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Civil War Harper's Weekly, October 29, 1864

This site features our collection of Harper's Weekly newspapers. This collection is an invaluable archive for those interested in developing a more complete understanding of the war. Reading news on pages printed within days of the battles give a new perspective on the war.

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Cavalry Officers

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Soldiers Support Lincoln

Sherman's Advance

Sherman's Advance on Atlanta, Georgia

Voting

Soldiers Voting

Battle of Darbytown

Battle of Darbytown Road

Albert Durer

Albert Durer

Fleet Mobile Bay

Fleet in Mobile Bay

Women's Clothes

Women's Clothes in the 1800's

Cartoon

McClellan Cartoon

 

 

 

 

 

 

 

 

 

HARPER'S WEEKLY.

[OCTOBER 29, 1864.

690

THE QUAKER COQUETTE.

BY MILES O'REILLY.

DEAR, coy coquette ! but once, we met,

But once, and yet—'twas once too often! Plunged unawares in silvery snares

All vain my prayers her heart to soften : Yet seemed so true her eyes of blue,

Veined lids and longest lashes under, Good angels dwelt therein, I felt,

And could have knelt in reverent wonder.

Poor heart, alas ! what eye could pass

The auburn mass of curls caressing? Her pure, white brow—made regal now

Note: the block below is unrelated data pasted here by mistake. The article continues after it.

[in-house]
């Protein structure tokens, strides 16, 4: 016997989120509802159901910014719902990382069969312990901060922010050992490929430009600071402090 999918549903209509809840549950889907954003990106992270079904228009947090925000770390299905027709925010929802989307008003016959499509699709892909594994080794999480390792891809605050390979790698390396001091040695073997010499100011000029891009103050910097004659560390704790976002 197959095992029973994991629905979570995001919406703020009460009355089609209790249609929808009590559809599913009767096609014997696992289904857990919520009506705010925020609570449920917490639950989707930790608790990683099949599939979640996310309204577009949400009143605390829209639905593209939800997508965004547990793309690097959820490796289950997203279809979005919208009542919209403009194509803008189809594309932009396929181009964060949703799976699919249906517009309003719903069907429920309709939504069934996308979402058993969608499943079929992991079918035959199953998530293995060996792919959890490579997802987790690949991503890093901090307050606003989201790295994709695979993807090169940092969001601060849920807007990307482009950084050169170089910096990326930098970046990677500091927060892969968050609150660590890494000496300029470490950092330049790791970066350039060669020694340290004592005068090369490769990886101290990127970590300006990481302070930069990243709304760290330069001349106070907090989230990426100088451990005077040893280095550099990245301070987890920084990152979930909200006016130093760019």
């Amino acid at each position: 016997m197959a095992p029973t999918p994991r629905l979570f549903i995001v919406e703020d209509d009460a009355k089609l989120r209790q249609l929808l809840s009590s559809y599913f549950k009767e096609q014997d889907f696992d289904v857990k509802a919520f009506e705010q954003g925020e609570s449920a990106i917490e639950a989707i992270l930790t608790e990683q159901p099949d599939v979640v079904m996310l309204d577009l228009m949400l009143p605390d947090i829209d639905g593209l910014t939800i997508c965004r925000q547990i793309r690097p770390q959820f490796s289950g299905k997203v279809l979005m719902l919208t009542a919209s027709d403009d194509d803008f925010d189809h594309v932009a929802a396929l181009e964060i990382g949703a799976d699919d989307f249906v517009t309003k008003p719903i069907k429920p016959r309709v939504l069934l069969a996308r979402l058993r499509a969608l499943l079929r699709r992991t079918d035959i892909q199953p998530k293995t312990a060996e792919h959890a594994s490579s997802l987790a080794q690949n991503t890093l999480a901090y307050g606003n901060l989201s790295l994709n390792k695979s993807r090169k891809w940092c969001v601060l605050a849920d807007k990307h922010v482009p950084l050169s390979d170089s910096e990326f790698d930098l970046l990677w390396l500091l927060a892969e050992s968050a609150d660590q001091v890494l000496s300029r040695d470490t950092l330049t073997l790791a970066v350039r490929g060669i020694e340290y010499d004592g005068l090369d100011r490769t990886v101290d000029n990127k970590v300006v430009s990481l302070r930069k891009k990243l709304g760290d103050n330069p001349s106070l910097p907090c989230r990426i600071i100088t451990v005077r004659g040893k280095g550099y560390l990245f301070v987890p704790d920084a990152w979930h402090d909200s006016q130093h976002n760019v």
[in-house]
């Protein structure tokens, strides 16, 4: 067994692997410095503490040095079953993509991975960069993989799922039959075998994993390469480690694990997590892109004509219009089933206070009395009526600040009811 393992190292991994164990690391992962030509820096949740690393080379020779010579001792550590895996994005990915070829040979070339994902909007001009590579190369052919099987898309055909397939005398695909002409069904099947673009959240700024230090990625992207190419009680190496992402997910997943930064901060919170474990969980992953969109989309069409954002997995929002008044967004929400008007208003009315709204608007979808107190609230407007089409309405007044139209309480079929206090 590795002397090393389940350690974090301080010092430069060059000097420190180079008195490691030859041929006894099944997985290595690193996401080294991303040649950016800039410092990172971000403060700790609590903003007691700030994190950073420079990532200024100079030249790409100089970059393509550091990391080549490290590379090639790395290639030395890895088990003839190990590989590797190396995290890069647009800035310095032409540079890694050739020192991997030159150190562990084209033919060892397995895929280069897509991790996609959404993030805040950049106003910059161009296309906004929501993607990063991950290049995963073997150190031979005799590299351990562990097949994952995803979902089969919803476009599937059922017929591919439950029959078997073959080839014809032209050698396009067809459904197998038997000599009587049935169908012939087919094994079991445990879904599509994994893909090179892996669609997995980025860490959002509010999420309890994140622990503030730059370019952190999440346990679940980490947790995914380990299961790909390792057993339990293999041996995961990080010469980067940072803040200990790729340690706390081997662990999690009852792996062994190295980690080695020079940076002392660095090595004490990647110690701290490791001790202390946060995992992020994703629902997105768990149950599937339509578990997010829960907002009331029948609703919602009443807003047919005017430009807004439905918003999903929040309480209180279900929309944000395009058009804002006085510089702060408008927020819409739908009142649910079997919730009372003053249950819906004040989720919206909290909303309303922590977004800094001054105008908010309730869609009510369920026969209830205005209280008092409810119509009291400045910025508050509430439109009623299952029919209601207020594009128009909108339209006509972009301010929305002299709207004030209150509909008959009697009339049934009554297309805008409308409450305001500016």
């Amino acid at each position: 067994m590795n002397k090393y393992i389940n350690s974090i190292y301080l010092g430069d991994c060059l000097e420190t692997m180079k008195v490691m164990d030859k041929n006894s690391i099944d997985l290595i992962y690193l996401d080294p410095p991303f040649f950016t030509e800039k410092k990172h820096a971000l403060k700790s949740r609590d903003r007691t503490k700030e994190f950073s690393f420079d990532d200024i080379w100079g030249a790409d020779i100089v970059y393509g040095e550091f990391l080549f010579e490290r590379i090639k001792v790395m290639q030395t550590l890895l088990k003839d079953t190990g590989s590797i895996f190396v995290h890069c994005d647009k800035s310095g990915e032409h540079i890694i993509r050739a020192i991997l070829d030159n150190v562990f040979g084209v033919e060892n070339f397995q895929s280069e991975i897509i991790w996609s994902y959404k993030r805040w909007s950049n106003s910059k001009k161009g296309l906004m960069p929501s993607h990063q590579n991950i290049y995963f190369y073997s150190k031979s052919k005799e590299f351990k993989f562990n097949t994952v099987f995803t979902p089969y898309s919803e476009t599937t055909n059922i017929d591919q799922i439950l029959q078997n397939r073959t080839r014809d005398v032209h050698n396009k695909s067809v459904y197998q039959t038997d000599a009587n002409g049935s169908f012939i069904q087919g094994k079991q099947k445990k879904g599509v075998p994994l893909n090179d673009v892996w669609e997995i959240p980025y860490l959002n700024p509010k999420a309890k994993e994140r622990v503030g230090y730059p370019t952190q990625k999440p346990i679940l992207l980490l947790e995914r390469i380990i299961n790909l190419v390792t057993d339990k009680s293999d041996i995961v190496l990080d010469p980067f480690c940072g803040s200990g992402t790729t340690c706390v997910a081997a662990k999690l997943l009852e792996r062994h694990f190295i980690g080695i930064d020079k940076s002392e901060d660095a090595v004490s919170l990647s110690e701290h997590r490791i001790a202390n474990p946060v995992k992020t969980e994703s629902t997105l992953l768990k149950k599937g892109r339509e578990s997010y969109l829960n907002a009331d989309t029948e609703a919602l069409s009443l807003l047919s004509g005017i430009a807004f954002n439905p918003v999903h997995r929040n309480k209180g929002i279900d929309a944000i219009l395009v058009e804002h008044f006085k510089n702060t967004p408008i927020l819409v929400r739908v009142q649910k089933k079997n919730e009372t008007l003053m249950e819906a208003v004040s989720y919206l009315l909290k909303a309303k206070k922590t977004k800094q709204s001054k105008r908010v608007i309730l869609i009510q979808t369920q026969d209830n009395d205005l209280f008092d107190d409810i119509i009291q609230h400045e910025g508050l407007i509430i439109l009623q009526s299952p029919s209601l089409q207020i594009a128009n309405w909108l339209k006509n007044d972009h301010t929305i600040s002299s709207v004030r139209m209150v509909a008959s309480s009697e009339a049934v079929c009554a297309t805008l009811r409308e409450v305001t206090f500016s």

By this simplicity of dressing !

Lips dewy, red, as Cupid's bed

Of rose-leaves spread on Mount Hymettus ; With balm imbued, they might be wooed, But ah, coy prude ! she will not let us!

No jewels deck her radiant neck

What pearl would reek its hue to rival? A pin of gold—the fashion old

A ribbon fold, or some such trifle. O past belief! the lily's leaf

In dark relief sets off the whiteness Of all the breast not veiled and prest Beneath her collar's Quaker tightness !

And milk-white robes o'er snowier globes, As Roman maids are drawn by Gibbon, With classic taste are gently braced

Around her waist beneath a ribbon ; And thence unrolled in billowy fold,

Profuse and bold—a silken torrent

Not hide but dim each rounded limb,

Well turned and trim and plump, I warrant !

O Quaker maid, were I more staid,

Or you a shade less archly pious ; if soberest suit from crown to boot

Could chance uproot your Quaker bias ! How gladly so in weeds of woe,

From head to toe my frame I'd cover, That, in the end, the convert "friend" Might thus ascend—a convert lover !

TO MY BROTHER EXILES.

Is it true what they say of you, brother,

Do you join in the cry that we fail ?

Are you leagued with the white-livered rabble

Who hear of the foeman, and quail?

What ? Pat in the ranks of the craven ! Down ! down ! as you would to your God ; On your knees—press your lips to the clover, Ask pardon of Erin's green sod.

The old island would crimson for shame, And shrink 'neath the tread of the stranger, Did she know that one child she had nursed

E'er skulked in the moment of danger.

Go tear up the record of fame,

Blot out each bright word on the scroll, Renounce every martyr and hero,